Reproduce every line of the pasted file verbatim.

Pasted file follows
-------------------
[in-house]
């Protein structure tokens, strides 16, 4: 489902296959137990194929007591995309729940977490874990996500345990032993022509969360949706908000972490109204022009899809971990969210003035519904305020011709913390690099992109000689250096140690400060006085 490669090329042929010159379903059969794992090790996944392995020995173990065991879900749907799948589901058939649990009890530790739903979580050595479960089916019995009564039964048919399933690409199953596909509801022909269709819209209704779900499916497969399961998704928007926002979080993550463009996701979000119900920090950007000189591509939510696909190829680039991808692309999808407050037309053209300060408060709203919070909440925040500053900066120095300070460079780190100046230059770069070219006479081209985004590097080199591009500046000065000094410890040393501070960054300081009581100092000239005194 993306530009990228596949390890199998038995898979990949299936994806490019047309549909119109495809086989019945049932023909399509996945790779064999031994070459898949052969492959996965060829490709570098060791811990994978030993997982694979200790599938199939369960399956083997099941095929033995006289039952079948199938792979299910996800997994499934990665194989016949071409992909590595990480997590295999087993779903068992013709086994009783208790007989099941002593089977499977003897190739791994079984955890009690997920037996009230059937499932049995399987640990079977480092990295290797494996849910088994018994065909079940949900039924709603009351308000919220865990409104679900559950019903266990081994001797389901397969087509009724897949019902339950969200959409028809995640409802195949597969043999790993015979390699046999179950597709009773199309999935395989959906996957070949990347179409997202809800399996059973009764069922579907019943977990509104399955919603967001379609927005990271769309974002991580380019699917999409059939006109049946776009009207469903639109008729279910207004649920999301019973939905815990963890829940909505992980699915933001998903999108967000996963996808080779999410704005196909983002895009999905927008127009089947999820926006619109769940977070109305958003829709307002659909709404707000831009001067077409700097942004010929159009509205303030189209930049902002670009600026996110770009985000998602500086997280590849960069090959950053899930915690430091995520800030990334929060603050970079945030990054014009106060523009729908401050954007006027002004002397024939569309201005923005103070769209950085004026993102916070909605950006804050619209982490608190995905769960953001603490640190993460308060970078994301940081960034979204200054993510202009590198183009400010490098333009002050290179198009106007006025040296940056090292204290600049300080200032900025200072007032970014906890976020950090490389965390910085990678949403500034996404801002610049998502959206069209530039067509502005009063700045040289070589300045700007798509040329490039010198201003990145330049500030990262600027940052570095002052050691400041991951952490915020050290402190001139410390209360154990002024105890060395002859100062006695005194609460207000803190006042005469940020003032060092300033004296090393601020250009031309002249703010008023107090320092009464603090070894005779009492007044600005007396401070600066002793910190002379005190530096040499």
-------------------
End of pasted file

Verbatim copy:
[in-house]
């Protein structure tokens, strides 16, 4: 489902296959137990194929007591995309729940977490874990996500345990032993022509969360949706908000972490109204022009899809971990969210003035519904305020011709913390690099992109000689250096140690400060006085 490669090329042929010159379903059969794992090790996944392995020995173990065991879900749907799948589901058939649990009890530790739903979580050595479960089916019995009564039964048919399933690409199953596909509801022909269709819209209704779900499916497969399961998704928007926002979080993550463009996701979000119900920090950007000189591509939510696909190829680039991808692309999808407050037309053209300060408060709203919070909440925040500053900066120095300070460079780190100046230059770069070219006479081209985004590097080199591009500046000065000094410890040393501070960054300081009581100092000239005194 993306530009990228596949390890199998038995898979990949299936994806490019047309549909119109495809086989019945049932023909399509996945790779064999031994070459898949052969492959996965060829490709570098060791811990994978030993997982694979200790599938199939369960399956083997099941095929033995006289039952079948199938792979299910996800997994499934990665194989016949071409992909590595990480997590295999087993779903068992013709086994009783208790007989099941002593089977499977003897190739791994079984955890009690997920037996009230059937499932049995399987640990079977480092990295290797494996849910088994018994065909079940949900039924709603009351308000919220865990409104679900559950019903266990081994001797389901397969087509009724897949019902339950969200959409028809995640409802195949597969043999790993015979390699046999179950597709009773199309999935395989959906996957070949990347179409997202809800399996059973009764069922579907019943977990509104399955919603967001379609927005990271769309974002991580380019699917999409059939006109049946776009009207469903639109008729279910207004649920999301019973939905815990963890829940909505992980699915933001998903999108967000996963996808080779999410704005196909983002895009999905927008127009089947999820926006619109769940977070109305958003829709307002659909709404707000831009001067077409700097942004010929159009509205303030189209930049902002670009600026996110770009985000998602500086997280590849960069090959950053899930915690430091995520800030990334929060603050970079945030990054014009106060523009729908401050954007006027002004002397024939569309201005923005103070769209950085004026993102916070909605950006804050619209982490608190995905769960953001603490640190993460308060970078994301940081960034979204200054993510202009590198183009400010490098333009002050290179198009106007006025040296940056090292204290600049300080200032900025200072007032970014906890976020950090490389965390910085990678949403500034996404801002610049998502959206069209530039067509502005009063700045040289070589300045700007798509040329490039010198201003990145330049500030990262600027940052570095002052050691400041991951952490915020050290402190001139410390209360154990002024105890060395002859100062006695005194609460207000803190006042005469940020003032060092300033004296090393601020250009031309002249703010008023107090320092009464603090070894005779009492007044600005007396401070600066002793910190002379005190530096040499």